The Human Memory - what it is, how it works and how it can go wrong
Home
Contact
Search
The Human Memory - what it is, how it works and how it can go wrong
INTRODUCTION
TYPES OF MEMORY
MEMORY PROCESSES
MEMORY DISORDERS
MEMORY & THE BRAIN
SOURCES & REFERENCES

Introduction
  The Human Memory
  What Is Memory?
  The Study of Human Memory


WHAT IS MEMORY?

??? Did You Know ???
For a time during the 1960s, it was hypothesized that all the cells of the human body were capable of storing memories, not only those in the brain, an idea known as cell memory or cellular memory.
This was based on memory transfer research using cannibal flatworms, and on anecdotal evidence of organ transplants where the recipient was reported to have developed new habits or memories, but such theories are now considered pseudoscientific and have not made it into peer-reviewed science journals.
Memory is our ability to encode, store, retain and subsequently recall information and past experiences in the human brain. It can be thought of in general terms as the use of past experience to affect or influence current behaviour.

Memory is the sum total of what we remember, and gives us the capability to learn and adapt from previous experiences as well as to build relationships. It is the ability to remember past experiences, and the power or process of recalling to mind previously learned facts, experiences, impressions, skills and habits. It is the store of things learned and retained from our activity or experience, as evidenced by modification of structure or behaviour, or by recall and recognition.

Etymologically, the modern English word “memory” comes to us from the Middle English memorie, which in turn comes from the Anglo-French memoire or memorie, and ultimately from the Latin memoria and memor, meaning "mindful" or "remembering".

In more physiological or neurological terms, memory is, at its simplest, a set of encoded neural connections in the brain. It is the re-creation or reconstruction of past experiences by the synchronous firing of neurons that were involved in the original experience. As we will see, though, because of the way in which memory is encoded, it is perhaps better thought of as a kind of collage or jigsaw puzzle, rather than in the traditional manner as a collection of recordings or pictures or video clips, stored as discrete wholes. Our memories are not stored in our brains like books on library shelves, but are actually on-the-fly reconstructions from elements scattered throughout various areas of our brains.

??? Did You Know ???
Recent studies suggest that repeated bouts of jet lag may cause harm to the temporal lobe, an area of the brain important to memory, causing it to shrink in size, and compromising performance on spatial memory tests.
It is thought that stress hormones, such as cortisol, released by the body during times of stress (such as the sleep disturbance, general stress and fatigue caused by long flights) are responsible for this impairment of memory and other mental skills.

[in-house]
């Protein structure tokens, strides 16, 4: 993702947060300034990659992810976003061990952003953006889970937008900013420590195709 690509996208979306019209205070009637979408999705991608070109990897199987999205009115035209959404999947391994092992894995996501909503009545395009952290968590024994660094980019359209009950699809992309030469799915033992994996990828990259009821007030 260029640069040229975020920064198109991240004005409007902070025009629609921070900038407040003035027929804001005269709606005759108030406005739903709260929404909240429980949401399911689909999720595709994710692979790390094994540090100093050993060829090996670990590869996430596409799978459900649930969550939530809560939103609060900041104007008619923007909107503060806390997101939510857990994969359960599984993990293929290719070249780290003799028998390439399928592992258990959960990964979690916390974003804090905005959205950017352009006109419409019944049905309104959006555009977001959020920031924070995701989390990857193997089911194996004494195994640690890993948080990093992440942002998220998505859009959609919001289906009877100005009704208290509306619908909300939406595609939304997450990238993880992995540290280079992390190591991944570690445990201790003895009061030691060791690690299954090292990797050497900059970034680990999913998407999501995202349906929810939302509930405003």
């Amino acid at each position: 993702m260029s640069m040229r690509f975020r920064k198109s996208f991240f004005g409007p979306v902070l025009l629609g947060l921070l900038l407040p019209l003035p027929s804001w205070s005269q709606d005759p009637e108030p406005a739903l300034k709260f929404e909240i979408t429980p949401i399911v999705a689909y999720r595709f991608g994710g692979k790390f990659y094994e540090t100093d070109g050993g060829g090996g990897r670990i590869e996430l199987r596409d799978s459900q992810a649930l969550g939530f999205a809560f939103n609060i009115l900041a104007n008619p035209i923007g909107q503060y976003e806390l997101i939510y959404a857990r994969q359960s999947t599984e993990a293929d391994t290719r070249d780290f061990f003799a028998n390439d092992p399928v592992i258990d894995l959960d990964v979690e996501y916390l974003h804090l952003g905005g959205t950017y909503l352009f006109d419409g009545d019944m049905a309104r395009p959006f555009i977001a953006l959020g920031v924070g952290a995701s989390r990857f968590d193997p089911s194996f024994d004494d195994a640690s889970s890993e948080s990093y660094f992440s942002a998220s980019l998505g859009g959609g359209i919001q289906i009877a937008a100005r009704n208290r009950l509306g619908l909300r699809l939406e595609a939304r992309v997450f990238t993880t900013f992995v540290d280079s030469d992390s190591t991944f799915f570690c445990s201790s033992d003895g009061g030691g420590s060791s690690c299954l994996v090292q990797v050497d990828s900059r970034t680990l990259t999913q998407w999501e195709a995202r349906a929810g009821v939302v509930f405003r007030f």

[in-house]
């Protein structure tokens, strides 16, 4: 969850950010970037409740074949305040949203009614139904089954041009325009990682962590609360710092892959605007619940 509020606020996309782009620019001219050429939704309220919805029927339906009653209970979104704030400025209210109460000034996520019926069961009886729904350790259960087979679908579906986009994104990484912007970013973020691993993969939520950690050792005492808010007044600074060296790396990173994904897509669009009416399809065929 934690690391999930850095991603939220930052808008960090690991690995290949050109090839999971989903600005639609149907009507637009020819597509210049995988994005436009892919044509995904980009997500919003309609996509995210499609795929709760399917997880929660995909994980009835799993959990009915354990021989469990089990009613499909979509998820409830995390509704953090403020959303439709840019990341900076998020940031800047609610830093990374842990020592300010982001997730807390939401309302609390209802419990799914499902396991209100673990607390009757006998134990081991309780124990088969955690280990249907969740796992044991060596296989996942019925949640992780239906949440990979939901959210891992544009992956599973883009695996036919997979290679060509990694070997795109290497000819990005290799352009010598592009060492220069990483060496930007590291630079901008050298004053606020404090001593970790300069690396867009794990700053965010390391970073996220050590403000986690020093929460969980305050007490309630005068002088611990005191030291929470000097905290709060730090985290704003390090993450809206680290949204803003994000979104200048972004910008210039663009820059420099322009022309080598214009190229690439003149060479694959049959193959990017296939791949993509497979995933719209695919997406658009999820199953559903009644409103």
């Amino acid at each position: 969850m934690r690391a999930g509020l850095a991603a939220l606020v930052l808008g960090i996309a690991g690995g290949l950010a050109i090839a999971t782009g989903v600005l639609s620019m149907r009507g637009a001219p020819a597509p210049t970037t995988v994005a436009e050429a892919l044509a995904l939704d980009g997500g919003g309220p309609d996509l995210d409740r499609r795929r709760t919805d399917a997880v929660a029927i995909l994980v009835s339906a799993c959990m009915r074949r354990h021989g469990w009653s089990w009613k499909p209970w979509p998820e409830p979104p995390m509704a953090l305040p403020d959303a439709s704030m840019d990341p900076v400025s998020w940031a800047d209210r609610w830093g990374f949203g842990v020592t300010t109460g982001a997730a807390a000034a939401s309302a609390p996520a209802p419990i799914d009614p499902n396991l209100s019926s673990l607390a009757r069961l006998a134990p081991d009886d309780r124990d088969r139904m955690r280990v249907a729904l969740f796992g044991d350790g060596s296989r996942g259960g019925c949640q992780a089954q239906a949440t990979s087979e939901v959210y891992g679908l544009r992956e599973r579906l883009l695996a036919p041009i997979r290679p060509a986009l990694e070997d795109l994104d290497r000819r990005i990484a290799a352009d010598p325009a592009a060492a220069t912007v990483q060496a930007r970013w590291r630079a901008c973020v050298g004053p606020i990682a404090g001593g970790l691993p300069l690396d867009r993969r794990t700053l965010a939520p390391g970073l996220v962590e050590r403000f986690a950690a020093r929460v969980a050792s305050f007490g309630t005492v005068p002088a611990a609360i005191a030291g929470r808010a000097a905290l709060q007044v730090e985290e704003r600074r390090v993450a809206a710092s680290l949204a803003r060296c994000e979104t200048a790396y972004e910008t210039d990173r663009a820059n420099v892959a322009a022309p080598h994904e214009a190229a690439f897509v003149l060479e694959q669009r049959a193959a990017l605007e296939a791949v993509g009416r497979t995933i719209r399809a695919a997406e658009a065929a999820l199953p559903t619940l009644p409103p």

Memory is related to but distinct from learning, which is the process by which we acquire knowledge of the world and modify our subsequent behaviour. During learning, neurons that fire together to produce a particular experience are altered so that they have a tendency to fire together again. For example, we learn a new language by studying it, but we then speak it by using our memory to retrieve the words that we have learned. Thus, memory depends on learning because it lets us store and retrieve learned information. But learning also depends to some extent on memory, in that the knowledge stored in our memory provides the framework to which new knowledge is linked by association and inference. This ability of humans to call on past memories in order to imagine the future and to plan future courses of action is a hugely advantageous attribute in our survival and development as a species.

Since the development of the computer in the 1940s, memory is also used to describe the capacity of a computer to store information subject to recall, as well as the physical components of the computer in which such information is stored. Although there are indeed some parallels between the memory of a computer and the memory of a human being, there are also some fundamental and crucial differences, principally that the human brain is organized as a distributed network in which each brain cell makes thousands of connections, rather than as an addressable collection of discrete files.

The sociological concept of collective memory plays an essential role in the establishment of human societies. Every social group perpetuates itself through the knowledge that it transmits down the generations, either through oral tradition or through writing. The invention of writing made it possible for the first time for human beings to preserve precise records of their knowledge outside of their brains. Writing, audiovisual media and computer records can be considered a kind of external memory for humans.

 
Back to Top of Page
Home | Contact | Search
Introduction | Types of Memory | Memory Processes | Memory Disorders | Memory & the Brain | Sources & References
 
© 2010 Luke Mastin
 

what is memory, what is human memory